The world-renowned investor, Warren Buffett, counts Benjamin Graham as his investing mentor. Graham is often touted to be the father of the value investing discipline, where its practitioners aim to purchase a stock for less than its intrinsic value. That happens when we purchase a dollar worth of assets for 50 cents. And in doing so, we also give ourselves a margin of safety of 50% – this “safe distance” can help to minimise the downside risk of the investment. With the concept of buying assets below their worth in mind, let’s look at three property-related companies that are selling…
The world-renowned investor, Warren Buffett, counts Benjamin Graham as his investing mentor. Graham is often touted to be the father of the value investing discipline, where its practitioners aim to purchase a stock for less than its intrinsic value.
That happens when we purchase a dollar worth of assets for 50 cents. And in doing so, we also give ourselves a margin of safety of 50% – this “safe distance” can help to minimise the downside risk of the investment.
With the concept of buying assets below their worth in mind, let’s look at three property-related companies that are selling for below their book values (a company’s book value is its total assets minus its total liabilities).
Company 1: Hongkong Land Holdings Limited (SGX: H78)
Hongkong Land is a property investment, management, and development group with properties in countries such as Hong Kong, Singapore, and China. Currently, the company owns and manages more than 850,000 square metres of prime office and luxury retail properties across Asia.
Hongkong Land has two business segments, namely, investment properties and development properties. As of 31 December 2017, 90% of its gross assets were from the investment properties business while the remaining 10% came from the development properties segment.
Ben Keswick, the chairman of Hongkong Land, shared some positive comments about the company’s future in its latest earnings update (for the second half of 2017):
“The strong contribution from the Group’s investment properties to underlying profit is expected to be maintained in 2018, while further improvements are anticipated from the Group’s development properties in mainland China and Singapore.”
Hongkong Land shares ended last Friday’s trading session at US$7.21 apiece. With a book value per share of US$15.63 (as of 31 December 2017), the company has a price-to-book ratio of just 0.46.
Company 2: SingHaiyi Group Ltd (SGX: 5H0)
SingHaiyi derives income through property development, property investment, property management, and real estate fund management activities. Its geographical markets are mainly in Singapore and the US.
For its fiscal year ended 31 March 2018 (FY2018), SingHaiyi’s revenue ballooned more than 10 times to S$458.8 million, up from S$44.2 million a year ago. Meanwhile, net profit for the same period rose 30% to S$40 million.
Looking ahead, SingHaiyi mentioned the following:
“With the recent land acquisitions, the Group is in a strong position to capitalise on Singapore’s recovering property sector over the next few years.
In the US, the real estate market remains reasonably stable, and the Group remains focused on delivering its pipeline of development projects.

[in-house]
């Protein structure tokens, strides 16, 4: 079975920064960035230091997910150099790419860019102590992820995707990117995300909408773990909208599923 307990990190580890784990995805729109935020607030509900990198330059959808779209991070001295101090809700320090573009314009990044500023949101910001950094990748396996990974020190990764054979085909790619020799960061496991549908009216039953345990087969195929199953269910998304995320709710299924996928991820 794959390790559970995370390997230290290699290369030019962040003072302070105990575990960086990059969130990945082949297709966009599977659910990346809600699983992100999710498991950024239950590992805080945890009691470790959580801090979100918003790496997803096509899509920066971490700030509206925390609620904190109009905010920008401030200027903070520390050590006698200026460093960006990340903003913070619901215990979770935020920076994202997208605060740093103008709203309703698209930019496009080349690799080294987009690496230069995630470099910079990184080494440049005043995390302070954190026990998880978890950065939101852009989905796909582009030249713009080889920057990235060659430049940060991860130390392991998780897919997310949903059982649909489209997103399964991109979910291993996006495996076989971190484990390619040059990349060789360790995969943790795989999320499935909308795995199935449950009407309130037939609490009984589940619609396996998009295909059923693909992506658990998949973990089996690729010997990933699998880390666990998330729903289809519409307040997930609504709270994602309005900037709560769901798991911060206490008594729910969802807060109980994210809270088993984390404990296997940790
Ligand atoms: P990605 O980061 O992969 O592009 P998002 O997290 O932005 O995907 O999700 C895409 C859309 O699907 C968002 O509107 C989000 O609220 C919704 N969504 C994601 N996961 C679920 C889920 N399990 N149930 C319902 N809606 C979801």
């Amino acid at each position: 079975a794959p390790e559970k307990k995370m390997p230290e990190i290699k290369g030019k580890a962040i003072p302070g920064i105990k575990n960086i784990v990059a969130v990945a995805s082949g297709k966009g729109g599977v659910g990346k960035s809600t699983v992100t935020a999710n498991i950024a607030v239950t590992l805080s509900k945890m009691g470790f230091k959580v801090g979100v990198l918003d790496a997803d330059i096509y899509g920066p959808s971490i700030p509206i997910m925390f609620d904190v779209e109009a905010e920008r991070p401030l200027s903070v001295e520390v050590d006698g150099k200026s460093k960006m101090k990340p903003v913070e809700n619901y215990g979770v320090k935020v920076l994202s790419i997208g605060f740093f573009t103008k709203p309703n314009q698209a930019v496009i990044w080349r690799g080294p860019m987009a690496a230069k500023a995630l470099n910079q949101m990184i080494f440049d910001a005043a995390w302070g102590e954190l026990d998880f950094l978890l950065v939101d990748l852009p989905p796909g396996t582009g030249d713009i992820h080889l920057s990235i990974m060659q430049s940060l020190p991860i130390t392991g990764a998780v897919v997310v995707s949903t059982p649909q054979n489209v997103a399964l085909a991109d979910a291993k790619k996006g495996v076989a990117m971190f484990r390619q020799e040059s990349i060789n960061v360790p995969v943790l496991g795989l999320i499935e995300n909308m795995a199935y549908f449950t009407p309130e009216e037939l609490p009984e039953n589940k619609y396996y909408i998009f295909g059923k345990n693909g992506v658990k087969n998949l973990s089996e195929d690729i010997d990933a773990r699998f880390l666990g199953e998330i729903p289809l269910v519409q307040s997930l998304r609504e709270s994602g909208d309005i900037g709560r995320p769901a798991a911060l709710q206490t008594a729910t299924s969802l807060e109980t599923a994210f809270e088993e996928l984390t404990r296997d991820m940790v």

Moving forward, the Group will continue to explore suitable additions to its existing land bank, while pursuing opportunities to deliver growth and strengthen its earnings base through yield-accretive acquisitions and quality property developments.”
SingHaiyi’s shares closed at a price of S$0.099 apiece last Friday. The company’s latest book value of S$0.1522 per share (as of 31 March 2018) gives it a price-to-book ratio of 0.65.
Company 3: UOL Group Limited (SGX: U14)
UOL has an extensive portfolio of development and investment properties, hotels, and serviced suites. Its portfolio also includes the properties that are held under its listed subsidiary, United Industrial Corporation Ltd (SGX: U06).
There are three main segments with UOL’s business, and they are property development, hotel operations, and property investments. Some of the assets under the property investments segment include Novena Square, Clifford Centre, and United Square; these are all located in Singapore.
For 2018’s first quarter, UOL’s revenue surged 89% year-on-year to S$661 million, but its net profit slipped by 8% to S$73.8 million.
Looking ahead for the rest of the year, UOL commented in its latest earnings update:
“Based on Ministry of Trade and Industry’s advance estimates, Singapore’s GDP grew by 4.3% on a year-on-year basis in the first quarter of 2018. Prices of private residential properties in Singapore are trending upwards, with prices increasing by 3.9% in first quarter 2018. Steady demand together with decreasing supply should support office rents. Notwithstanding growth in retail sales, retail rents remain under pressure with competition from ecommerce.
Economic and political uncertainties could weigh on the London property market although leasing activities remain steady in Midtown where the Group owns two properties.
Improvements in the global economic outlook should benefit the Group’s hotels in the Asia Pacific though trading conditions for the Group’s hotels in Myanmar and China remain challenging.”
Last Friday, UOL’s shares closed the trading session at a price of S$7.56 each. With a book value per share of S$11.38 (as of 31 March 2018), UOL carried a price-to-book ratio of 0.66.
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The information provided is for general information purposes only and is not intended to be personalised investment or financial advice. The Motley Fool Singapore has recommended shares of Hongkong Land Holdings Limited. Motley Fool Singapore contributor Sudhan P owns shares in Hongkong Land Holdings Limited.